|Sir Michael Hintze
27 July 1953 |
|Occupation||Hedge fund manager|
|Years of service||3 years minimum service|
According to the 2016 Forbes magazine list of The World's Billionaires, he was the world's 1,011th richest person, with a net worth of approximately US$1.8 billion; and according to the Australian BRW Rich 200 Hinze was Australia's 37th wealthiest individual with a net worth of A$1.32 billion in 2016.
After his grandparents fled from Russia after the 1917 Bolshevik revolution, he was born in the Chinese city of Harbin. After Mao Zedong and the Chinese Communist Party took over power, his refugee parents left for Australia.
Raised by his secretary mother in Sydney, he was educated at the local Christian Brothers school. He then studied at the University of Sydney where he obtained a BSc degree in physics in 1975 and a BE degree in engineering in 1977, residing at St John's College. He also holds an MSc degree in Acoustics from the University of New South Wales, an MBA degree from Harvard Business School, and an Honorary Doctorate of Business from the University of New South Wales.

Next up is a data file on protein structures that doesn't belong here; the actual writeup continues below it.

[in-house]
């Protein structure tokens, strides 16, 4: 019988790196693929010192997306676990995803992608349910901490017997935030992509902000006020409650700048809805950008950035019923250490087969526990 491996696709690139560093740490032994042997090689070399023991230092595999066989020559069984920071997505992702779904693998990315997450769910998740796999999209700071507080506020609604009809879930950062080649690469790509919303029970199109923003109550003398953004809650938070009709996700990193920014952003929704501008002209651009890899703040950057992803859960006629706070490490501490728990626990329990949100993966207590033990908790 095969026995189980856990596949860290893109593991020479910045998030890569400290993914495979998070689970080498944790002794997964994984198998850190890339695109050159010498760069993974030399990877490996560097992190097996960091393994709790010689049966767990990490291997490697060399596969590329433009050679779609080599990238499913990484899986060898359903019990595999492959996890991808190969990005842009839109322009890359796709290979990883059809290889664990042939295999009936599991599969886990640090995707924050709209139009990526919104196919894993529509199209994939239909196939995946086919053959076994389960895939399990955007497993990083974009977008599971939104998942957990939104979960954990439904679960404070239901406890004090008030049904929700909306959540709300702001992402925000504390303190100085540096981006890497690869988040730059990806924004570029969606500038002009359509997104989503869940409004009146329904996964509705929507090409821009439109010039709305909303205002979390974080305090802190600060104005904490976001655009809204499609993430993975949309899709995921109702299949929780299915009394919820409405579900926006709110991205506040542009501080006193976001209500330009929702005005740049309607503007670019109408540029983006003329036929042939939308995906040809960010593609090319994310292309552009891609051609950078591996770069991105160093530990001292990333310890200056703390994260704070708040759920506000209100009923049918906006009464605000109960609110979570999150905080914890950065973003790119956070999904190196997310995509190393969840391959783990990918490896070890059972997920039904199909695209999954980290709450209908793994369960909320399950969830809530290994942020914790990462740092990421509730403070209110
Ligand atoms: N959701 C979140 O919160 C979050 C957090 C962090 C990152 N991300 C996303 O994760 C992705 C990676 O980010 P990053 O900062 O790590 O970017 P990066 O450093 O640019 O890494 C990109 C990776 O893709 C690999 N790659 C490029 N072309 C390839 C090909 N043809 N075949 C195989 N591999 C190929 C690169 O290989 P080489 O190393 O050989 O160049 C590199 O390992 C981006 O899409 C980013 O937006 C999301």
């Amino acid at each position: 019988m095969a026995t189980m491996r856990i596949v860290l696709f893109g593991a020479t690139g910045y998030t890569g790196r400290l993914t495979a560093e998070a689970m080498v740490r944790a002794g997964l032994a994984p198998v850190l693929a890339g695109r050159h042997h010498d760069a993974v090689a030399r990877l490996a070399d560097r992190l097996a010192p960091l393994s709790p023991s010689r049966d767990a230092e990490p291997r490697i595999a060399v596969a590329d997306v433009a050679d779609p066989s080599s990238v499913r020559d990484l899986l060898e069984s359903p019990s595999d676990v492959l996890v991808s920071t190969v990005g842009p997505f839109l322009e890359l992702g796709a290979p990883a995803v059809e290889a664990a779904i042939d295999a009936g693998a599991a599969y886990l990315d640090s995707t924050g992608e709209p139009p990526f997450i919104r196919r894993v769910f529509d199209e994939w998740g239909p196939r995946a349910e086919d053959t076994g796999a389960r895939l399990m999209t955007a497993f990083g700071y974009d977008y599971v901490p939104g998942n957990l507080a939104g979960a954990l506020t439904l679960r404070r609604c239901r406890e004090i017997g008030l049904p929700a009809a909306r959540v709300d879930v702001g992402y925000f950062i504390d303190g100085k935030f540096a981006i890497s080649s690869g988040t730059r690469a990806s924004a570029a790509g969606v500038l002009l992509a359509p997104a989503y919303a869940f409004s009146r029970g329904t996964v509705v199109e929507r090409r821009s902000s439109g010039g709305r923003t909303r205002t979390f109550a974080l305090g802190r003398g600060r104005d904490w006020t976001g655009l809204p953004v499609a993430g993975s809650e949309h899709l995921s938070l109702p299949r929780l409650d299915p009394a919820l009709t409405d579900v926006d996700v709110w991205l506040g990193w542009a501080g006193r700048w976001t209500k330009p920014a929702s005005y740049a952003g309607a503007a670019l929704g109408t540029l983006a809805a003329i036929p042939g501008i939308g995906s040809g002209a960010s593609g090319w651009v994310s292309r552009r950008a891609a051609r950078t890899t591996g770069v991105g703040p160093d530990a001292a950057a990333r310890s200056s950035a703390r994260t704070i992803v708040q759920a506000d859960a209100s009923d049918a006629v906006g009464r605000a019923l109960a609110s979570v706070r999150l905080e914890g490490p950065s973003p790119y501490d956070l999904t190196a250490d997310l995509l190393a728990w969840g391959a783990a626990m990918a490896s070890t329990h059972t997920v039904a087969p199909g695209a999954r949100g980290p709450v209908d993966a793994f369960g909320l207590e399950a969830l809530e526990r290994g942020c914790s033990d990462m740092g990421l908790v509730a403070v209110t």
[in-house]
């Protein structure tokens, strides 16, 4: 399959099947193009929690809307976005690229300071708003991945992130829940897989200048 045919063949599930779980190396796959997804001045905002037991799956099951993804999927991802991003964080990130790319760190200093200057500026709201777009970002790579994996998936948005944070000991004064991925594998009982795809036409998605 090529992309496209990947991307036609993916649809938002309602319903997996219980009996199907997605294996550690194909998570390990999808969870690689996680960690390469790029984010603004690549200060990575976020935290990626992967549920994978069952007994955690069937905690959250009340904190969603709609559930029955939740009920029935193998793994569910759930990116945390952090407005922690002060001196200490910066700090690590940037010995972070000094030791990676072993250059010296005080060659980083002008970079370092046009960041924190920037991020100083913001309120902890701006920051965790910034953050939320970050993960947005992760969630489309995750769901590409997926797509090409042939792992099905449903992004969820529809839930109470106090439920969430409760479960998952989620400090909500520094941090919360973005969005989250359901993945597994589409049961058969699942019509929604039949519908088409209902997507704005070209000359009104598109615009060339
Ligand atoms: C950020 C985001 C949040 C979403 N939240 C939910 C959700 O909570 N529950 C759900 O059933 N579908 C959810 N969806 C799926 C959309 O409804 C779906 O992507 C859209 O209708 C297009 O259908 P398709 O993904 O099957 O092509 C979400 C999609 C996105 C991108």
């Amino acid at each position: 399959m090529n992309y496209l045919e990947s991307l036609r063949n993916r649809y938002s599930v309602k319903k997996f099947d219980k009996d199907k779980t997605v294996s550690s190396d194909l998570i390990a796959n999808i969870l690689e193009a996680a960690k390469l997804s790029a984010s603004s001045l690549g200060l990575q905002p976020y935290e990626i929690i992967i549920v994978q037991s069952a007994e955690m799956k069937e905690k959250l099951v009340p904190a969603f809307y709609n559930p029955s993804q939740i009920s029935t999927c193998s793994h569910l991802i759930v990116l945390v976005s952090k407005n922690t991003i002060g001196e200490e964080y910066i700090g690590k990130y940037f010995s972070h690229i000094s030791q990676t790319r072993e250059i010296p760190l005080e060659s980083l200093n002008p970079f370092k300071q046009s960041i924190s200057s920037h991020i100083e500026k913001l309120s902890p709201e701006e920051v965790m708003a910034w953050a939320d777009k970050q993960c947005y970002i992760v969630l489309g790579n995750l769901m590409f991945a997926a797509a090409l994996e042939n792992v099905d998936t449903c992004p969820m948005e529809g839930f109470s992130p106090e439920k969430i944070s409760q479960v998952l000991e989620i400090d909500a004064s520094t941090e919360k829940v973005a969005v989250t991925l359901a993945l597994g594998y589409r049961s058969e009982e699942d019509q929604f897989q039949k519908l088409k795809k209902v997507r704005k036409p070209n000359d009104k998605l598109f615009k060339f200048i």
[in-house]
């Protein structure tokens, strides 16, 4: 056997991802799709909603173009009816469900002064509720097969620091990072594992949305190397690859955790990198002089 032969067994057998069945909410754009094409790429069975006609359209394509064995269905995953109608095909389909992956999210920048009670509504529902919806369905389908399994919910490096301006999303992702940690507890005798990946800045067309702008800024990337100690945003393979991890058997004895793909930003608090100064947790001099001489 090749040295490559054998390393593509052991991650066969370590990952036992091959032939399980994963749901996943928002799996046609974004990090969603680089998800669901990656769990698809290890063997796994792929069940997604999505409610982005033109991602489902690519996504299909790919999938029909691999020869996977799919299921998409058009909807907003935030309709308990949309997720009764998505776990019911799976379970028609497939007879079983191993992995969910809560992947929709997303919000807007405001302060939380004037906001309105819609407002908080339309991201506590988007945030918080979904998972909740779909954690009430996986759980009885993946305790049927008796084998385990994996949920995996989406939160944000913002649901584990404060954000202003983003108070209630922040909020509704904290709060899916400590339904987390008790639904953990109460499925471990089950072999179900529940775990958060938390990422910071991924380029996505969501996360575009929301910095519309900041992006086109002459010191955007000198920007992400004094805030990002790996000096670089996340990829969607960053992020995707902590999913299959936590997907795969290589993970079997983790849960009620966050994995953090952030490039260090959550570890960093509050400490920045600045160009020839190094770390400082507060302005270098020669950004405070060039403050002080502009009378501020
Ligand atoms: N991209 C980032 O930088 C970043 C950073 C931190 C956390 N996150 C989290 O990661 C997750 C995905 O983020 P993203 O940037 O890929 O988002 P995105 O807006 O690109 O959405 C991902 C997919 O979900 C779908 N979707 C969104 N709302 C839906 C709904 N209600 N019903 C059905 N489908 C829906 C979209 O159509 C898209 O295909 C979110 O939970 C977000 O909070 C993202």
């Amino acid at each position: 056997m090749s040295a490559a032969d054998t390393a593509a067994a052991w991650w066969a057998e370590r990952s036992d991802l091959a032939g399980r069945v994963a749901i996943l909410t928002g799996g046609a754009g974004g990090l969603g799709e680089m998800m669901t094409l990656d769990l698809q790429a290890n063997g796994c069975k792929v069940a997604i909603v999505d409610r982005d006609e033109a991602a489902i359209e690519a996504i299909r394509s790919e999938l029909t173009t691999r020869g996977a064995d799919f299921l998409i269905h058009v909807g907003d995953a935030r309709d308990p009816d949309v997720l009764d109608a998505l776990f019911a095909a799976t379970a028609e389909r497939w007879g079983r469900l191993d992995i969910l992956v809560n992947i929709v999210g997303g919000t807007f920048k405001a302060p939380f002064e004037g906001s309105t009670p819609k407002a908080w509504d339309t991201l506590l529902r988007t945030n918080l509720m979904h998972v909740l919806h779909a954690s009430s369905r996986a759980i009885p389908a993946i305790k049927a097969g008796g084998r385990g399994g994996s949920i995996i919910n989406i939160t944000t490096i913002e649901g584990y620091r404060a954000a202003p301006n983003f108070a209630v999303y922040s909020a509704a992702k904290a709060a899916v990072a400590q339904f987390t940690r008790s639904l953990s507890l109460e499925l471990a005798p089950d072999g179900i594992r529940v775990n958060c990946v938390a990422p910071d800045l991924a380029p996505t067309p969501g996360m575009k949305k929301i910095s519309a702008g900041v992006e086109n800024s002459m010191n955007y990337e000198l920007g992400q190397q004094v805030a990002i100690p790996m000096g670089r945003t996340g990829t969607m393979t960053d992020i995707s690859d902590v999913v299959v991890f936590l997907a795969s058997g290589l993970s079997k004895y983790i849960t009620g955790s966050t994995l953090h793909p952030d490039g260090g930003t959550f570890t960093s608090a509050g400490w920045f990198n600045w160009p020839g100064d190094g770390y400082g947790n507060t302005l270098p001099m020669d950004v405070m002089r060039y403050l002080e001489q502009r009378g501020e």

Moving to New York to train in financial services, he worked for Salomon Brothers and Credit Suisse First Boston. Relocating to London with them, he then joined Goldman Sachs, where his ultimate position was Co-head of the UK Shares Product. After not being offered a partnership by Goldman Sachs in 1994, he left the firm.
In 1999 he launched his own hedge fund company, CQS, and has been cited in the press as one of the highest paid people in the City of London. Hintze was ranked No. 5 on Financial News' FN100 Most Influential list in the hedge fund category. CQS Asset Management, which has been described as "one of the world's leading credit market players" has assets under management reported at $11 billion. The CQS Directional Opportunities Fund, which is managed by Hintze, was ranked #3 on Bloomberg's list of the 100 top-performing large hedge funds for 2012.